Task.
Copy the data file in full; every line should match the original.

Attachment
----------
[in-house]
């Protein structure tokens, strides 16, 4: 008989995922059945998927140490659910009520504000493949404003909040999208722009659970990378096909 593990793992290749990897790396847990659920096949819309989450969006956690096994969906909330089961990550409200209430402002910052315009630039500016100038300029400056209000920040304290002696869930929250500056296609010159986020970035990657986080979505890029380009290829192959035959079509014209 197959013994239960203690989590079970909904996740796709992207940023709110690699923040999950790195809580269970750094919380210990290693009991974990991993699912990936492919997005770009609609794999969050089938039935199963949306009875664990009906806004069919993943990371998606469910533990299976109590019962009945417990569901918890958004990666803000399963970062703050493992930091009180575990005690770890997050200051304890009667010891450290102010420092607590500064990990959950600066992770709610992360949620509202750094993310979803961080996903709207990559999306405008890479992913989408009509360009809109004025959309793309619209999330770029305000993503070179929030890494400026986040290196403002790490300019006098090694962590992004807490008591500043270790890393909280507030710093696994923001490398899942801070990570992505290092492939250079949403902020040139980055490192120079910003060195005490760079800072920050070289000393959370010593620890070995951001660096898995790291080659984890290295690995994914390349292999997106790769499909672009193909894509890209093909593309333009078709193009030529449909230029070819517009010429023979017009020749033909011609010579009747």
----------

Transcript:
[in-house]
């Protein structure tokens, strides 16, 4: 008989995922059945998927140490659910009520504000493949404003909040999208722009659970990378096909 593990793992290749990897790396847990659920096949819309989450969006956690096994969906909330089961990550409200209430402002910052315009630039500016100038300029400056209000920040304290002696869930929250500056296609010159986020970035990657986080979505890029380009290829192959035959079509014209 197959013994239960203690989590079970909904996740796709992207940023709110690699923040999950790195809580269970750094919380210990290693009991974990991993699912990936492919997005770009609609794999969050089938039935199963949306009875664990009906806004069919993943990371998606469910533990299976109590019962009945417990569901918890958004990666803000399963970062703050493992930091009180575990005690770890997050200051304890009667010891450290102010420092607590500064990990959950600066992770709610992360949620509202750094993310979803961080996903709207990559999306405008890479992913989408009509360009809109004025959309793309619209999330770029305000993503070179929030890494400026986040290196403002790490300019006098090694962590992004807490008591500043270790890393909280507030710093696994923001490398899942801070990570992505290092492939250079949403902020040139980055490192120079910003060195005490760079800072920050070289000393959370010593620890070995951001660096898995790291080659984890290295690995994914390349292999997106790769499909672009193909894509890209093909593309333009078709193009030529449909230029070819517009010429023979017009020749033909011609010579009747």